The ORB lab is always engaged in excited and innovative research. Check out the tabs below to see what we are up to!
The Mid-Atlantic Regional Association Coastal Ocean Observing System (MARACOOS) is a NOAA funded effort with many principal investigators from academic, governmental and private institutions across the region. MARACOOS is deploying and operating the Regional Coastal Ocean Observing System designed to fulfill user needs defined within the Mid-Atlantic Region. MARACOOS is one of 11 Regional Associations in the US Integrated Ocean Observing System (IOOS). Our role in MARACOOS is to develop and provide satellite based ecological decision tools for end-users of the observatory.
Following up on previous projects in the West Antarctic Peninsula (WAP), Project SWARM aims to observe and describe the physical processes driving a biological hotspot within Palmer Deep Canyon. Palmer Deep Canyon is home to phytoplankton, krill, and penguin breeding colonies. Working with researchers from Rutgers University, Oregon State University, University of Alaska Fairbanks, Old Dominion University, University of California Santa Cruz, and the Polar Oceans Research Group, we will use gliders, High-Frequency Radar, small-boat surveys, and physical models to see how the physical oceanography of the system affects the food web. This project is funded by the National Science Foundation.
Remote sensing of environmental variables in the ocean provides a valuable, global observation platform that is increasingly useful in weather forecasts, ecosystem models, and global carbon budgets. Ocean color data products from remote sensing estimates are known to diverge from in-situ measurements and are traditionally calibrated by coincident shipboard measurements. This project seeks to confirm an alternative comparison tool to validate remote sensing ocean color products by using data from authonous underwater vehicles (AUVs). From this empirical relationship, algorithms that compute important ocean color data products can be regionally tuned and included in forecasting and modeling efforts. This project is funded by NOAA.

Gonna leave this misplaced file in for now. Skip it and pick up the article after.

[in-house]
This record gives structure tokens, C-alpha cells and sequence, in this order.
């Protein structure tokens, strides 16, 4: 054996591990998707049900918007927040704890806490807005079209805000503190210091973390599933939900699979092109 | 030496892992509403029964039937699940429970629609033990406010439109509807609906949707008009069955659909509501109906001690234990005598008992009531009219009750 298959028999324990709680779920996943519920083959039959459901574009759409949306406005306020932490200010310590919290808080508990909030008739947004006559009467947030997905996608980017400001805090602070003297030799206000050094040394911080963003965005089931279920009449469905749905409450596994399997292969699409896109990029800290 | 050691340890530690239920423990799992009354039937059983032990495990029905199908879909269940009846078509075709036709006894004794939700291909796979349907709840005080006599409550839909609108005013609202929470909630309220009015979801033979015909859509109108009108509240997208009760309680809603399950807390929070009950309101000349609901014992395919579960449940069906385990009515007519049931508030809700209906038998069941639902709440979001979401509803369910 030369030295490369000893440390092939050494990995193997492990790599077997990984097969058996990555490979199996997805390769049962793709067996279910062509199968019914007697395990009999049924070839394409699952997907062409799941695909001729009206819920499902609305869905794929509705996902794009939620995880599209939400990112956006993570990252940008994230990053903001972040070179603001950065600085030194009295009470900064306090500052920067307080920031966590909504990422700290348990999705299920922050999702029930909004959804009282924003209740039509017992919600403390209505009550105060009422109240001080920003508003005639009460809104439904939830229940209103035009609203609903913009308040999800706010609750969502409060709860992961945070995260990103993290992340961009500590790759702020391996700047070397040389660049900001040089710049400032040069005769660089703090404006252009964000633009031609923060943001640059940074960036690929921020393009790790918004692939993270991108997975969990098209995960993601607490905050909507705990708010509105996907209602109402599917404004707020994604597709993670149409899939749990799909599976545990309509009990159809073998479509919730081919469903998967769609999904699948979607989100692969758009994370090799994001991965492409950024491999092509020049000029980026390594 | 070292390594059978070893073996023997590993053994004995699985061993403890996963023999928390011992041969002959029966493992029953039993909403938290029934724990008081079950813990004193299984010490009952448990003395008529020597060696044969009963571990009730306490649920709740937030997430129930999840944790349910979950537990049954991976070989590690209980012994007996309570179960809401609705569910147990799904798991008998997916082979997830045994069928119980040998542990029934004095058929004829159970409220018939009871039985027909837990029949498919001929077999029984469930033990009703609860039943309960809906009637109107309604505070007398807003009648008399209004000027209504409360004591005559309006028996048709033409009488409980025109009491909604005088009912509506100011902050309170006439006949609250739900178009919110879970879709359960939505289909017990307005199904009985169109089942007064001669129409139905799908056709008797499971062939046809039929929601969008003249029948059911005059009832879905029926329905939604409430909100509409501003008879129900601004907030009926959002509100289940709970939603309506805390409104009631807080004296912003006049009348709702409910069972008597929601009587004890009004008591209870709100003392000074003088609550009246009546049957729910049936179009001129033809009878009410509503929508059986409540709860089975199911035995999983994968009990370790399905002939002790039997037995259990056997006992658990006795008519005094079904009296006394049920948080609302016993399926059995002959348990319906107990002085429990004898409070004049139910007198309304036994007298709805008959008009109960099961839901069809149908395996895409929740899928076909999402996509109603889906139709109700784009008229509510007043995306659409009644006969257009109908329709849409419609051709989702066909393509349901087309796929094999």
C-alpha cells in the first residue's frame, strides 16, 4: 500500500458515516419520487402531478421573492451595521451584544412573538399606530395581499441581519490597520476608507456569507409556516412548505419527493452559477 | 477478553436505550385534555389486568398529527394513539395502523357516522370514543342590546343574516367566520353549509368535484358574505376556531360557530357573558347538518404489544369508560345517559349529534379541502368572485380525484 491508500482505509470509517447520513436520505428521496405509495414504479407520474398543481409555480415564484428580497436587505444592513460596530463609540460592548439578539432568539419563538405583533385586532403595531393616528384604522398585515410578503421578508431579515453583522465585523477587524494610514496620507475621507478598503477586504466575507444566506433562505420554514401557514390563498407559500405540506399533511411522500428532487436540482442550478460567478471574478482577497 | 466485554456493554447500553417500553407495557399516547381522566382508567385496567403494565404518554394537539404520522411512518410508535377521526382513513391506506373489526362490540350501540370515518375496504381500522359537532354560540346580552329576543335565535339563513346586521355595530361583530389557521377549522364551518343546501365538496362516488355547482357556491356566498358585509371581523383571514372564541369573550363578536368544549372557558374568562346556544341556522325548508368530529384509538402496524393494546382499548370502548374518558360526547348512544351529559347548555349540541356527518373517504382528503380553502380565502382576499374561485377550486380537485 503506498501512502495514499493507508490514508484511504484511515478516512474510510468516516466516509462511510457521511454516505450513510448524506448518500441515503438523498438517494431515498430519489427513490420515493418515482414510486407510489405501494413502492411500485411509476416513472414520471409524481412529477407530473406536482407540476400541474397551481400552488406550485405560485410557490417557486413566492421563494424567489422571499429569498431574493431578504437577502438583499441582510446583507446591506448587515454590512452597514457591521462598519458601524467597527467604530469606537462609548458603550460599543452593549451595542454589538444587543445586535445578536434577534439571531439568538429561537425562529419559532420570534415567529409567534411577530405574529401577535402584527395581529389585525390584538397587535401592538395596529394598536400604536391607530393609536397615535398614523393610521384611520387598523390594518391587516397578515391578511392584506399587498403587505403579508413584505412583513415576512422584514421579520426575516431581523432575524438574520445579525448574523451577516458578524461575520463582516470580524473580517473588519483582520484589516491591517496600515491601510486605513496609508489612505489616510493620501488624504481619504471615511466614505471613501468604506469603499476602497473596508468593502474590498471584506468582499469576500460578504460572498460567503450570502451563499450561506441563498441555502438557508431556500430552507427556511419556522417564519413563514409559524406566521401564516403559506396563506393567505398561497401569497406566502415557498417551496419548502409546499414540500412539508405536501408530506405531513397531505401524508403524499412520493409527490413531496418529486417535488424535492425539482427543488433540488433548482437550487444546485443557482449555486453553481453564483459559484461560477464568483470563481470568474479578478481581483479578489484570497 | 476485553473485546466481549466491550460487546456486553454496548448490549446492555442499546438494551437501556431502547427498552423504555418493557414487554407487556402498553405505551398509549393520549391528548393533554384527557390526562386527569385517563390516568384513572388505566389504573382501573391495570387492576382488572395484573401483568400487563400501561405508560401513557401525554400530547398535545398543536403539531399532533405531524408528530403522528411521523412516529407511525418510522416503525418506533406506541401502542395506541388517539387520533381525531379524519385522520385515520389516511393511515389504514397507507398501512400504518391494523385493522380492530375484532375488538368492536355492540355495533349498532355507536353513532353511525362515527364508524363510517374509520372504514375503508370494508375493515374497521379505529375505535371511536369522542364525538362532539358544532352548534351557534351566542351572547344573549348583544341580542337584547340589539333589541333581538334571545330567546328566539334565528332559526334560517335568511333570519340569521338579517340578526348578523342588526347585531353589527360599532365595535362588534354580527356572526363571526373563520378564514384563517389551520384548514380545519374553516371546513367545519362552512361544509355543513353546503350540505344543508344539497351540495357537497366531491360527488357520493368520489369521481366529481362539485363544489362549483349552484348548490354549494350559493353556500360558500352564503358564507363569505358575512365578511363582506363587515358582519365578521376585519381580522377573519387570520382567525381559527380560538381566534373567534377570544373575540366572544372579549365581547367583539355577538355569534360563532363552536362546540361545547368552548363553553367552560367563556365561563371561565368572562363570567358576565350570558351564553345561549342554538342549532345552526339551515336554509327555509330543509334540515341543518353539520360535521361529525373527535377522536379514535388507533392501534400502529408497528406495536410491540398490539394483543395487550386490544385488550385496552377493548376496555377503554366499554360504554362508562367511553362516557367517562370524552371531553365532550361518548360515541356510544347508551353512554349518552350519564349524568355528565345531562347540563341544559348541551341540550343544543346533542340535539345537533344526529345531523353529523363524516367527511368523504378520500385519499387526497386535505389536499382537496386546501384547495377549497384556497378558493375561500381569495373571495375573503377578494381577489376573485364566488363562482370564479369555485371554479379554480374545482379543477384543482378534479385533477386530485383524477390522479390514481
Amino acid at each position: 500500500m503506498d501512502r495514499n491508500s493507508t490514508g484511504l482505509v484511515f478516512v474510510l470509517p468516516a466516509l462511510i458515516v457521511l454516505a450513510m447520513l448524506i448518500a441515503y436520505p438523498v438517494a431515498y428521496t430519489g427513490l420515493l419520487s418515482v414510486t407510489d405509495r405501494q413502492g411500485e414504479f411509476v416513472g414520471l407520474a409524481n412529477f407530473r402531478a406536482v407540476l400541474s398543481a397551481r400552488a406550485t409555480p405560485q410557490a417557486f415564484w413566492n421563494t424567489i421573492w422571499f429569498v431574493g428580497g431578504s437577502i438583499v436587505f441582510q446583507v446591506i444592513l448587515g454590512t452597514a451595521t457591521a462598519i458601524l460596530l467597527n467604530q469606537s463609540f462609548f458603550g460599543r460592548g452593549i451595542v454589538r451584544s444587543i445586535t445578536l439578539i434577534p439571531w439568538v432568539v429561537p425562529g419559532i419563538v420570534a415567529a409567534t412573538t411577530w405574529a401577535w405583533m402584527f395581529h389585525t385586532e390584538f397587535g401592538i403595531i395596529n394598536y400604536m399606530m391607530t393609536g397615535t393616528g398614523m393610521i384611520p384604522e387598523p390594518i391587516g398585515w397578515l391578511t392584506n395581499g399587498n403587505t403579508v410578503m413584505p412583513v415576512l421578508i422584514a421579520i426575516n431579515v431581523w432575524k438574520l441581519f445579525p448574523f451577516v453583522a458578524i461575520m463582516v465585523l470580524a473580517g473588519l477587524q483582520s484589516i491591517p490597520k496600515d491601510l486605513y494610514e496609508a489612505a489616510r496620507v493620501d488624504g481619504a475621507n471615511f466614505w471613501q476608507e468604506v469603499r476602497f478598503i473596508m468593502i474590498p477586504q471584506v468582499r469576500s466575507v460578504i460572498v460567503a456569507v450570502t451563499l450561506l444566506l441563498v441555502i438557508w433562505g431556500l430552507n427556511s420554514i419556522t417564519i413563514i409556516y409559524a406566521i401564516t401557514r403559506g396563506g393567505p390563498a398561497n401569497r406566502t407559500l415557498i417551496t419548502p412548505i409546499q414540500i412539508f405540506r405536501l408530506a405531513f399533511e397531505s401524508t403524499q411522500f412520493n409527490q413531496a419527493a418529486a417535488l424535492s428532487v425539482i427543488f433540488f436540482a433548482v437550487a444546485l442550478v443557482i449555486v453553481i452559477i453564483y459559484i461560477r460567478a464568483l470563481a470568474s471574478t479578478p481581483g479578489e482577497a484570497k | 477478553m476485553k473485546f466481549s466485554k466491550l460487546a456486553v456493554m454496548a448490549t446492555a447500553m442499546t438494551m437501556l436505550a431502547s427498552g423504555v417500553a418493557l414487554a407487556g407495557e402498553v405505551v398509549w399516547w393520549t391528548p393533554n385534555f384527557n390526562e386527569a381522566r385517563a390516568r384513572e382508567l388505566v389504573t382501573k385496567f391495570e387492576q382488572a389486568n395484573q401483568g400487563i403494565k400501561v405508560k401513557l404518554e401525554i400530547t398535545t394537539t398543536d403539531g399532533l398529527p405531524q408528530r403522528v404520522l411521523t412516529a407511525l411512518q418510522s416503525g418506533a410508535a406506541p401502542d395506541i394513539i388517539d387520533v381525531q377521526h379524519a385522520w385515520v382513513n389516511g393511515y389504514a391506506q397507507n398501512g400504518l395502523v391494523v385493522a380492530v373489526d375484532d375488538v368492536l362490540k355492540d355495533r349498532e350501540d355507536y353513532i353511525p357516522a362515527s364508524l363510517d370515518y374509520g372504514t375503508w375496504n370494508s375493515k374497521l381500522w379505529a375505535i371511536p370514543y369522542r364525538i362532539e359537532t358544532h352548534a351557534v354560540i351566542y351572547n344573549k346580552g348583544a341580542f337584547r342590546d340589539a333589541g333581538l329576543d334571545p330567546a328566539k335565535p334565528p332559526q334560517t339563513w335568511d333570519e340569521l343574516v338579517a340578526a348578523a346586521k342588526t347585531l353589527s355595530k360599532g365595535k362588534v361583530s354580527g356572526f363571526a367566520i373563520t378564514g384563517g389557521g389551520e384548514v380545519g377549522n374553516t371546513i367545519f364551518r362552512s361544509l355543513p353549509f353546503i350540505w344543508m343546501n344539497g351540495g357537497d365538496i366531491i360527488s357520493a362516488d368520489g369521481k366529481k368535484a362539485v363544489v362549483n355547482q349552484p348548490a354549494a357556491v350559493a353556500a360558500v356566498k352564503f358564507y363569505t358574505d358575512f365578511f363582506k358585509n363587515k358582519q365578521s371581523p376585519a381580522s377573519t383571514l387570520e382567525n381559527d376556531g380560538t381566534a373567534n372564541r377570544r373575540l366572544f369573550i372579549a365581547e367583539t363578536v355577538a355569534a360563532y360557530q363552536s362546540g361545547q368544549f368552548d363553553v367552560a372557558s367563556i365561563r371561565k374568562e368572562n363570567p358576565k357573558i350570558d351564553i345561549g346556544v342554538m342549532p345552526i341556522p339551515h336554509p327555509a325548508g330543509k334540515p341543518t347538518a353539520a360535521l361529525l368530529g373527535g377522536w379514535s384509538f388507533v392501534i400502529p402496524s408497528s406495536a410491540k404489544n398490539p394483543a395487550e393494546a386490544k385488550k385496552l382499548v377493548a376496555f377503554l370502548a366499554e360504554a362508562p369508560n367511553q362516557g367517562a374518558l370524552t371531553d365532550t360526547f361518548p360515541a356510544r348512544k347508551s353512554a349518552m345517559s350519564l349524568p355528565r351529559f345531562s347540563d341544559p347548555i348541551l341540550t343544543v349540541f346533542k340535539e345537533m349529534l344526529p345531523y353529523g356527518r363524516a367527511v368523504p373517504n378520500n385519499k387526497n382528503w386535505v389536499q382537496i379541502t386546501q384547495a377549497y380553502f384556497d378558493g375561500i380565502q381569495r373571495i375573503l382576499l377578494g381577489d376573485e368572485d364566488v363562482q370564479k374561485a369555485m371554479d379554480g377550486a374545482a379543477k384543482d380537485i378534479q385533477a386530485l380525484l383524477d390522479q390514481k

Atlantic Sturgeon are listed under the Endangered Species Act and populations have been struggling to rebuild since the late 19th century. The utilization of acoustic biotelemetry along with the Mid-Atlantic Regional Association Coastal Ocean Observing System (MARACOOS) will allow us to link the movements and habitats of Atlantic Sturgeon with oceanographic conditions to better understand their seasonal migrations and distributions in the Delaware Bay, as well as the coastal Atlantic Ocean. This project is part of a collaborative effort between the University of Delaware, Delaware State University, and Delaware Department of Natural Resources and Environmental Control. Current funding is courtesy of the Lenfest Ocean Program with past funding from the National Marine Fisheries Service.
The main objective of this proposal is to develop and validate satellite-driven species distribution and abundance models for the West Antarctic Peninsula (WAP). This objective will be achieved by integrating the results of two component efforts. The first encompasses a “top-down” historical time series analysis of existing space-based and in-situ measurements of WAP phytoplankton, krill and penguin distribution and abundance data from the Palmer Long-Term Ecological Research Station (PAL LTER). The second is represented by a “bottom-up” field program focused on spatially predicting the foraging locations of the Adélie penguin. This field effort links space-based platforms, AUV’s and animal-borne sensors. The results of this work will, 1) quantify the ability of satellite data streams to capture and describe the climate driven ecological changes in the WAP and, 2) predict how Adélie penguin foraging locations and their associated biodiversity will change if warming trends continue.